Latitudinal variations of scintillation activity and zonal plasma drifts in South America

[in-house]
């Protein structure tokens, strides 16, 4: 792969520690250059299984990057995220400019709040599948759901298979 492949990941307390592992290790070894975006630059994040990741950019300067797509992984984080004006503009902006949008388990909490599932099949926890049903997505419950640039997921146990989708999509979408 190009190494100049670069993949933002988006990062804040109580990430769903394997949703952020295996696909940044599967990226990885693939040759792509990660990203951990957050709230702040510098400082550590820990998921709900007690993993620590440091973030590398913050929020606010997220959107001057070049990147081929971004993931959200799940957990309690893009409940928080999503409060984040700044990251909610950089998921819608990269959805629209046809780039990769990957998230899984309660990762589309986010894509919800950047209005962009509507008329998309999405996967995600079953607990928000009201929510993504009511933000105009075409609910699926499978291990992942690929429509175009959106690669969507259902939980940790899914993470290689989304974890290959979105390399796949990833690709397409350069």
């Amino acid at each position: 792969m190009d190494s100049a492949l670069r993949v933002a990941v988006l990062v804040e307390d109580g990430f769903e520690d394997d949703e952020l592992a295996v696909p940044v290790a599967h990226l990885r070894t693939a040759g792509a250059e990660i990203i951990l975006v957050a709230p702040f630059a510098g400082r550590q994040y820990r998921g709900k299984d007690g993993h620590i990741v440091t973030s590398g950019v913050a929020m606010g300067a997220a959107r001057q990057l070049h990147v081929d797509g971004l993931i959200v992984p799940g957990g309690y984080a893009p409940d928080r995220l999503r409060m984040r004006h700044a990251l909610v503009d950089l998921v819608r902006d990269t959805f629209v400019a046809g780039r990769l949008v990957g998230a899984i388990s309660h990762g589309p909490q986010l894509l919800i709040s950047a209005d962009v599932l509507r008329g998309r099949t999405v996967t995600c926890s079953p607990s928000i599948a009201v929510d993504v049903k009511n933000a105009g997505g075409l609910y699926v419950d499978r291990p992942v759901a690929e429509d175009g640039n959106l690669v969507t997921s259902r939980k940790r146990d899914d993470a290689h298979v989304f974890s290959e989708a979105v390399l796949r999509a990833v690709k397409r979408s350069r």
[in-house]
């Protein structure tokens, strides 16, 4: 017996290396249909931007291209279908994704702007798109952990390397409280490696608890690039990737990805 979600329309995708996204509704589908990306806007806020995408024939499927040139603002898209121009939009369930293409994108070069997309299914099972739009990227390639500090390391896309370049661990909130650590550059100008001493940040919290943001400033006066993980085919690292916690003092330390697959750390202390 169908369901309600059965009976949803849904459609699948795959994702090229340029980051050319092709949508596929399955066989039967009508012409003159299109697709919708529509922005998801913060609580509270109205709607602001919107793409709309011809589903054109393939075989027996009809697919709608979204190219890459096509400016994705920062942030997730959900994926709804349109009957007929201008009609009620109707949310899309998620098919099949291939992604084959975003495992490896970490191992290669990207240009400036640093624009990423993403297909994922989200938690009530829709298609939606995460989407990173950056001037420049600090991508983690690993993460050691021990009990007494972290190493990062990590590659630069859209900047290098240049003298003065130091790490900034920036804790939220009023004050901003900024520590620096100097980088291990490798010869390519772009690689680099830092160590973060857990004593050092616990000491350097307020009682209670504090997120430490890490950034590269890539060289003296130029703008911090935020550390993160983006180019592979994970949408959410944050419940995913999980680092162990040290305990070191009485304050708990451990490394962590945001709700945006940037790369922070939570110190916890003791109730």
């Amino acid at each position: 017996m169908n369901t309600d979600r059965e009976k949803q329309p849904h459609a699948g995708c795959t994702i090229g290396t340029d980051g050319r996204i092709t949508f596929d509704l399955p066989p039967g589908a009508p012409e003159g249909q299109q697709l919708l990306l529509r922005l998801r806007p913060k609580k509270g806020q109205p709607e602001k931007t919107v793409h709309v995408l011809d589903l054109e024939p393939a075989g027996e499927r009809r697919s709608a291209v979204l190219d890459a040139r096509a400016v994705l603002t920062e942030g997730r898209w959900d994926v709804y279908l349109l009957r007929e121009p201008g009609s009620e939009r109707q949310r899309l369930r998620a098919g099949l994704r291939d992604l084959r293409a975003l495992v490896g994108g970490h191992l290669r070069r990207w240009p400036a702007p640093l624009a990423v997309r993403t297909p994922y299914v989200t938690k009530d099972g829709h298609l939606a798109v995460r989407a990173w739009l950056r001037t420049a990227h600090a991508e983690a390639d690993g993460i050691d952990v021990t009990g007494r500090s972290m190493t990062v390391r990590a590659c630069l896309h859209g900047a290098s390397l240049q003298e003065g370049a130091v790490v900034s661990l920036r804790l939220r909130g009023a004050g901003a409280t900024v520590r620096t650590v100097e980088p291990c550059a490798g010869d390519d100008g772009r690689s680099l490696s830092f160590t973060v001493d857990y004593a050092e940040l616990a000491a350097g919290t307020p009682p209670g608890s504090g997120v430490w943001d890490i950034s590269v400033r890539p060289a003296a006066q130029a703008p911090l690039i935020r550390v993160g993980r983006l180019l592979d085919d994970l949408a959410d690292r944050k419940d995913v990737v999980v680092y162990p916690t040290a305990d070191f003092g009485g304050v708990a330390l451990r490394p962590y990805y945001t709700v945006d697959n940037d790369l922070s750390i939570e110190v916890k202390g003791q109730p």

[1] Latitudinal variations of scintillation activity and zonal plasma drifts were investigated simultaneously at three locations in Brazil during 23 November to 26 December 1999 using Global Positioning System measurements. The scintillation morphology at 1.575 GHz showed large latitudinal differences in scintillation activity. At the magnetic equator the occurrence probability was very low without showing strong scintillation (S4 > 0.5) during the solar maximum period, whereas strong scintillation was observed during most of the days at the equatorial ionization anomaly (EIA). The scintillation activity was mostly limited to 1900–2400 LT at the magnetic equator and to 2000–0200 LT at the EIA. The scintillation onset time delay of about an hour at the EIA compared to that at the magnetic equator illustrates the development of ionospheric irregularities at the magnetic equator and then their expansion to higher latitude by drifting upward. The zonal velocities of the ionospheric irregularities were inferred using the cross-correlation technique, and the eastward velocity of all observations decreased with local time. However, the zonal velocity magnitude also decreased in proceeding from the magnetic equator to the EIA, which indicates negative vertical shear of the eastward plasma drift velocity at nighttime in the equatorial ionosphere.